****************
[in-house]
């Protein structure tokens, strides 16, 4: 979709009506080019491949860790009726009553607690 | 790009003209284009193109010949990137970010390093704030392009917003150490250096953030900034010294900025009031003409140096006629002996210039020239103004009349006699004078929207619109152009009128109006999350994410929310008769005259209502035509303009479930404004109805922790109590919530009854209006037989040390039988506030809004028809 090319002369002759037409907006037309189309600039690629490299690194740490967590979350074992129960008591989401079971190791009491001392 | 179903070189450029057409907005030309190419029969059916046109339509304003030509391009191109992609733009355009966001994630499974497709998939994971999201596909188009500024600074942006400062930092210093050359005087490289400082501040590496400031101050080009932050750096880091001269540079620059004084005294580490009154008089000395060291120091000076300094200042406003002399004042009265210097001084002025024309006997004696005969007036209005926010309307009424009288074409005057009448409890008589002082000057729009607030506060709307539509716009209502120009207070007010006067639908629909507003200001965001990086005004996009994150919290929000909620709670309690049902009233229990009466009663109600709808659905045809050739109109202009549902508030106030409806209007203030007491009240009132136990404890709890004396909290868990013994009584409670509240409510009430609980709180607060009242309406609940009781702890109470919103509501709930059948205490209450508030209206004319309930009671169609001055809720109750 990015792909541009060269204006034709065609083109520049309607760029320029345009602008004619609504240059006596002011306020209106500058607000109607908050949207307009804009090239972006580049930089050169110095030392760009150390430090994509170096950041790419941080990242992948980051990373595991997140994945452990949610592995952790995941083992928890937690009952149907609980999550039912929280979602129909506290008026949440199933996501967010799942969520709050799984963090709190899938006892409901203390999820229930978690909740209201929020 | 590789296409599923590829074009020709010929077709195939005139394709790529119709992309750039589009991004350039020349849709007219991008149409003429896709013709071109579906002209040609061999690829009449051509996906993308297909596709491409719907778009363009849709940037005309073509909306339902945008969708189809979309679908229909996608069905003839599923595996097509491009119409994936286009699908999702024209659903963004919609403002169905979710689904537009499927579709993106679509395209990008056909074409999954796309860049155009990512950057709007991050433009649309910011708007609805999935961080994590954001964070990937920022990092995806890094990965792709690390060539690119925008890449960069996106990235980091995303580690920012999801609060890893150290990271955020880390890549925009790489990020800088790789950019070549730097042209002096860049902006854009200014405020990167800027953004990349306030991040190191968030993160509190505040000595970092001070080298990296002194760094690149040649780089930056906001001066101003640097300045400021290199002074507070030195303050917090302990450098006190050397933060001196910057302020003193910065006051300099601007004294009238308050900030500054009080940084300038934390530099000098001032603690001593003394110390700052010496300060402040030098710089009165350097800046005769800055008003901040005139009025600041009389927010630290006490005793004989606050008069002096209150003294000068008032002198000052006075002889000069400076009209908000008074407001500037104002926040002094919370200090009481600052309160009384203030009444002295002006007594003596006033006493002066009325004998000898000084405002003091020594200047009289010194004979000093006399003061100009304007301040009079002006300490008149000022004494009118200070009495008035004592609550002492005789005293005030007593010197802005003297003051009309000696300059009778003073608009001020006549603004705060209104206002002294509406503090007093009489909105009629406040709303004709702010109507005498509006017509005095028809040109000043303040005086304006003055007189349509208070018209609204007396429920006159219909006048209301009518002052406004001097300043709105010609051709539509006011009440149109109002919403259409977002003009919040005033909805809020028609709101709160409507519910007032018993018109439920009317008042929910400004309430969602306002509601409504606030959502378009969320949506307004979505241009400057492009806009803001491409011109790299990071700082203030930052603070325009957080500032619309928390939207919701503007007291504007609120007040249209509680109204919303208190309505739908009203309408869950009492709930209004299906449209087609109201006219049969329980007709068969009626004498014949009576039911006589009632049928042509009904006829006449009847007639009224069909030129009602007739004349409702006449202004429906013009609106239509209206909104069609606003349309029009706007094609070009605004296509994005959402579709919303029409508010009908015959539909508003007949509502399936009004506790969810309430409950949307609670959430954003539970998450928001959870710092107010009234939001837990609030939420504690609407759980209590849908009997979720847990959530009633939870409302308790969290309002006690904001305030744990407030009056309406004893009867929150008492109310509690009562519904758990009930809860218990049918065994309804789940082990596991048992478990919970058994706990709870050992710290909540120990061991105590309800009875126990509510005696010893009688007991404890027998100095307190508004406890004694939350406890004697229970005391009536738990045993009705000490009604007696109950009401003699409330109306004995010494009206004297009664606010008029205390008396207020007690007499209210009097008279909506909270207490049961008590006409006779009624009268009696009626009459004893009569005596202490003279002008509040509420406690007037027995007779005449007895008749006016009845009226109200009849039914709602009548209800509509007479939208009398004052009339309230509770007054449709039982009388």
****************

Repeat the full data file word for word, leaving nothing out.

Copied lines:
[in-house]
């Protein structure tokens, strides 16, 4: 979709009506080019491949860790009726009553607690 | 790009003209284009193109010949990137970010390093704030392009917003150490250096953030900034010294900025009031003409140096006629002996210039020239103004009349006699004078929207619109152009009128109006999350994410929310008769005259209502035509303009479930404004109805922790109590919530009854209006037989040390039988506030809004028809 090319002369002759037409907006037309189309600039690629490299690194740490967590979350074992129960008591989401079971190791009491001392 | 179903070189450029057409907005030309190419029969059916046109339509304003030509391009191109992609733009355009966001994630499974497709998939994971999201596909188009500024600074942006400062930092210093050359005087490289400082501040590496400031101050080009932050750096880091001269540079620059004084005294580490009154008089000395060291120091000076300094200042406003002399004042009265210097001084002025024309006997004696005969007036209005926010309307009424009288074409005057009448409890008589002082000057729009607030506060709307539509716009209502120009207070007010006067639908629909507003200001965001990086005004996009994150919290929000909620709670309690049902009233229990009466009663109600709808659905045809050739109109202009549902508030106030409806209007203030007491009240009132136990404890709890004396909290868990013994009584409670509240409510009430609980709180607060009242309406609940009781702890109470919103509501709930059948205490209450508030209206004319309930009671169609001055809720109750 990015792909541009060269204006034709065609083109520049309607760029320029345009602008004619609504240059006596002011306020209106500058607000109607908050949207307009804009090239972006580049930089050169110095030392760009150390430090994509170096950041790419941080990242992948980051990373595991997140994945452990949610592995952790995941083992928890937690009952149907609980999550039912929280979602129909506290008026949440199933996501967010799942969520709050799984963090709190899938006892409901203390999820229930978690909740209201929020 | 590789296409599923590829074009020709010929077709195939005139394709790529119709992309750039589009991004350039020349849709007219991008149409003429896709013709071109579906002209040609061999690829009449051509996906993308297909596709491409719907778009363009849709940037005309073509909306339902945008969708189809979309679908229909996608069905003839599923595996097509491009119409994936286009699908999702024209659903963004919609403002169905979710689904537009499927579709993106679509395209990008056909074409999954796309860049155009990512950057709007991050433009649309910011708007609805999935961080994590954001964070990937920022990092995806890094990965792709690390060539690119925008890449960069996106990235980091995303580690920012999801609060890893150290990271955020880390890549925009790489990020800088790789950019070549730097042209002096860049902006854009200014405020990167800027953004990349306030991040190191968030993160509190505040000595970092001070080298990296002194760094690149040649780089930056906001001066101003640097300045400021290199002074507070030195303050917090302990450098006190050397933060001196910057302020003193910065006051300099601007004294009238308050900030500054009080940084300038934390530099000098001032603690001593003394110390700052010496300060402040030098710089009165350097800046005769800055008003901040005139009025600041009389927010630290006490005793004989606050008069002096209150003294000068008032002198000052006075002889000069400076009209908000008074407001500037104002926040002094919370200090009481600052309160009384203030009444002295002006007594003596006033006493002066009325004998000898000084405002003091020594200047009289010194004979000093006399003061100009304007301040009079002006300490008149000022004494009118200070009495008035004592609550002492005789005293005030007593010197802005003297003051009309000696300059009778003073608009001020006549603004705060209104206002002294509406503090007093009489909105009629406040709303004709702010109507005498509006017509005095028809040109000043303040005086304006003055007189349509208070018209609204007396429920006159219909006048209301009518002052406004001097300043709105010609051709539509006011009440149109109002919403259409977002003009919040005033909805809020028609709101709160409507519910007032018993018109439920009317008042929910400004309430969602306002509601409504606030959502378009969320949506307004979505241009400057492009806009803001491409011109790299990071700082203030930052603070325009957080500032619309928390939207919701503007007291504007609120007040249209509680109204919303208190309505739908009203309408869950009492709930209004299906449209087609109201006219049969329980007709068969009626004498014949009576039911006589009632049928042509009904006829006449009847007639009224069909030129009602007739004349409702006449202004429906013009609106239509209206909104069609606003349309029009706007094609070009605004296509994005959402579709919303029409508010009908015959539909508003007949509502399936009004506790969810309430409950949307609670959430954003539970998450928001959870710092107010009234939001837990609030939420504690609407759980209590849908009997979720847990959530009633939870409302308790969290309002006690904001305030744990407030009056309406004893009867929150008492109310509690009562519904758990009930809860218990049918065994309804789940082990596991048992478990919970058994706990709870050992710290909540120990061991105590309800009875126990509510005696010893009688007991404890027998100095307190508004406890004694939350406890004697229970005391009536738990045993009705000490009604007696109950009401003699409330109306004995010494009206004297009664606010008029205390008396207020007690007499209210009097008279909506909270207490049961008590006409006779009624009268009696009626009459004893009569005596202490003279002008509040509420406690007037027995007779005449007895008749006016009845009226109200009849039914709602009548209800509509007479939208009398004052009339309230509770007054449709039982009388």